Transcatheter aortic valve replacement (TAVR) is an alternative to aortic valve replacement via sternotomy for high- and intermediate-risk patients.1,2 Despite the improving safety of the TAVR procedure,3 vascular injury remains a significant complication. Compression of the tracheobronchial tree due to vascular anomalies or aneurysms has been previously described,4–7 although none in the setting of TAVR. We report a case of tracheal compression causing respiratory compromise due to a vascular injury during a TAVR via the right subclavian artery approach. Written Health Insurance Portability and Accountability Act authorization was obtained from the patient’s health care representative before submission of this case report.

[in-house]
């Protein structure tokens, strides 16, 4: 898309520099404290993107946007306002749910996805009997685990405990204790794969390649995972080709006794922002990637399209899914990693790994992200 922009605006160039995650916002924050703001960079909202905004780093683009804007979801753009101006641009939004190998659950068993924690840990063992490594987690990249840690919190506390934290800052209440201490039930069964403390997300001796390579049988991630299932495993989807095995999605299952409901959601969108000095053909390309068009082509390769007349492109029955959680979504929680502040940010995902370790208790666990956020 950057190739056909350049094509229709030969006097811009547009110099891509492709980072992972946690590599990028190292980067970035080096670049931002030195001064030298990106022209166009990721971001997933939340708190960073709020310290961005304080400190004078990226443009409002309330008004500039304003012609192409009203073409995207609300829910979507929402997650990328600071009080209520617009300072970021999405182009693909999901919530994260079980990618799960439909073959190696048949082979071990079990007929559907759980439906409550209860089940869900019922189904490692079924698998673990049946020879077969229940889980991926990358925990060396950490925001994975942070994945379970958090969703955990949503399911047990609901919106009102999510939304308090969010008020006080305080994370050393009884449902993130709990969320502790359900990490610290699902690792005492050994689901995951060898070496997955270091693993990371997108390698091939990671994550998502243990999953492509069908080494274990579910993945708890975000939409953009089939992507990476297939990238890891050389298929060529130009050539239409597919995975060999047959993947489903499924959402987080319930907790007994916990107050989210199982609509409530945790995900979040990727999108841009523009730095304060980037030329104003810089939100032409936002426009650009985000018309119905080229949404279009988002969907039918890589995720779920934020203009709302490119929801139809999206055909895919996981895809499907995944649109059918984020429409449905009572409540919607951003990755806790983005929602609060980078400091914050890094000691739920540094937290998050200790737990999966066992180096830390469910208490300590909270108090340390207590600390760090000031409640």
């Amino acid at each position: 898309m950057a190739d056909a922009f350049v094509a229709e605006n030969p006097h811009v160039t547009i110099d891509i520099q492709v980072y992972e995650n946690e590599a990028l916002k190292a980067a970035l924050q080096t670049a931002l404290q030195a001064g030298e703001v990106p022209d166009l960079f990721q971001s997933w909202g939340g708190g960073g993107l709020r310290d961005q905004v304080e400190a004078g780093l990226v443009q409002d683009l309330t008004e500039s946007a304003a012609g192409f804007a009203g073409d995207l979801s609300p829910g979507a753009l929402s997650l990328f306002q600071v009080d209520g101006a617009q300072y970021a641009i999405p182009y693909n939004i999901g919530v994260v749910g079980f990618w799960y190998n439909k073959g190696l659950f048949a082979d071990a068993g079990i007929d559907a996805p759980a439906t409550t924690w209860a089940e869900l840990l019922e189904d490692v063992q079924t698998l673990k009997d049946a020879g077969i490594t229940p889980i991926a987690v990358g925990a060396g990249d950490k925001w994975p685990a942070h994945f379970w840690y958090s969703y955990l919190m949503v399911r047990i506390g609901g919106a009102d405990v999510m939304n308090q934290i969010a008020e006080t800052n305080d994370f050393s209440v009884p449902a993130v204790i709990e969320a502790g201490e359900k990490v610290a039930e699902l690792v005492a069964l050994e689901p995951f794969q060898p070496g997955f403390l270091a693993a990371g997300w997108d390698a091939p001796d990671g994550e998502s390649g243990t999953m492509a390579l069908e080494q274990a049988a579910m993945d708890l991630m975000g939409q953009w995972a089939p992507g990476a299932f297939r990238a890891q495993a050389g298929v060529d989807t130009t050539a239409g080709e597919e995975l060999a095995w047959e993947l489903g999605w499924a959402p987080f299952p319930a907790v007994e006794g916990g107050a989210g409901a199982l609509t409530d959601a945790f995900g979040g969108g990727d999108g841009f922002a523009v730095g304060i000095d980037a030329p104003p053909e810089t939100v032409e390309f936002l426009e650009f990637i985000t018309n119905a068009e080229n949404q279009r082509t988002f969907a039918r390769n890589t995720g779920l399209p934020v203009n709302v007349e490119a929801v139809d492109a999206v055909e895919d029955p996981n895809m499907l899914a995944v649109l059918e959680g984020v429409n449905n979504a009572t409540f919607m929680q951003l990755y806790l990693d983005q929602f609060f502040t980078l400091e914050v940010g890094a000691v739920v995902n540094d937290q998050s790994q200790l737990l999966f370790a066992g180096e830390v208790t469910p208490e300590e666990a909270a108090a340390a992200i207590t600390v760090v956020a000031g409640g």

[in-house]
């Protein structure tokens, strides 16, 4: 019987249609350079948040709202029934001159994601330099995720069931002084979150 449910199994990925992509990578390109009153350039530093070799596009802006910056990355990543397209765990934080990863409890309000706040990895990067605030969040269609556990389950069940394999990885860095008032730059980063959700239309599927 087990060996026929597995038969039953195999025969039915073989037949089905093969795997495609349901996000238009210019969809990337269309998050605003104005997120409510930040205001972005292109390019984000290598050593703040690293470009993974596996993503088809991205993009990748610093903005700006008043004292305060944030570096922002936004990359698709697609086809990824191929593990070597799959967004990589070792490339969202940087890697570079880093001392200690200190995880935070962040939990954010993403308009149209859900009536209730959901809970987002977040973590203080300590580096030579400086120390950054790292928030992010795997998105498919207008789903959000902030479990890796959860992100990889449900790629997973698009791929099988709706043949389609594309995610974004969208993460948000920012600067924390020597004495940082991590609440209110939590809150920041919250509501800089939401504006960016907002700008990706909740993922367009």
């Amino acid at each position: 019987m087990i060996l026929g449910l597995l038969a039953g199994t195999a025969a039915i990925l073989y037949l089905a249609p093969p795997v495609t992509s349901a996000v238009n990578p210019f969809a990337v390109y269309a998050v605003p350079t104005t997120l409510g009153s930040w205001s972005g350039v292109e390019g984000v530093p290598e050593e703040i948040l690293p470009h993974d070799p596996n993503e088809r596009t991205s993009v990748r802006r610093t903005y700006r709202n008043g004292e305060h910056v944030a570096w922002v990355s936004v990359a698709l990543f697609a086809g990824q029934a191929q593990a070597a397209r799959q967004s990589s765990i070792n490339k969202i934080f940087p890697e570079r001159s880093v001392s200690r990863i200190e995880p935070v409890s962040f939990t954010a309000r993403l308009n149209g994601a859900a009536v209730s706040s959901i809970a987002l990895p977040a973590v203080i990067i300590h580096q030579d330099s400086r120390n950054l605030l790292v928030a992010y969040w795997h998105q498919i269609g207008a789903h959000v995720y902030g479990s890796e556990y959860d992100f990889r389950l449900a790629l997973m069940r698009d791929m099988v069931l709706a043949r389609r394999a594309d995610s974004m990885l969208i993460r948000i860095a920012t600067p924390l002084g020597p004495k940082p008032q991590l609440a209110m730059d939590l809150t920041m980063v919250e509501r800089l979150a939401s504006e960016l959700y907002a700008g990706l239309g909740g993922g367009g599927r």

An 82-year-old woman who was 4′8′′ tall, weighed 121 lbs, and had a history of peripheral artery disease requiring lower extremity endovascular stenting, chronic obstructive pulmonary disease, and coronary artery disease with a stent to the left circumflex artery presented for an elective TAVR procedure. Transthoracic echocardiography revealed a preserved left ventricular ejection fraction, moderate-to-severe tricuspid regurgitation, mild-to-moderate mitral regurgitation, and severe aortic stenosis.
A computed tomography angiogram of the chest, abdomen, and pelvis was obtained for vascular planning before her scheduled procedure (Figure 1). This was notable for severe atherosclerotic disease in the bilateral common iliac arteries with complete occlusion of the proximal right common iliac artery and near-complete occlusion of the left common iliac. There was stenosis of both subclavian arteries, but this was more severe on the left. After consideration of these findings, right subclavian artery access was deemed to be the best approach for the procedure.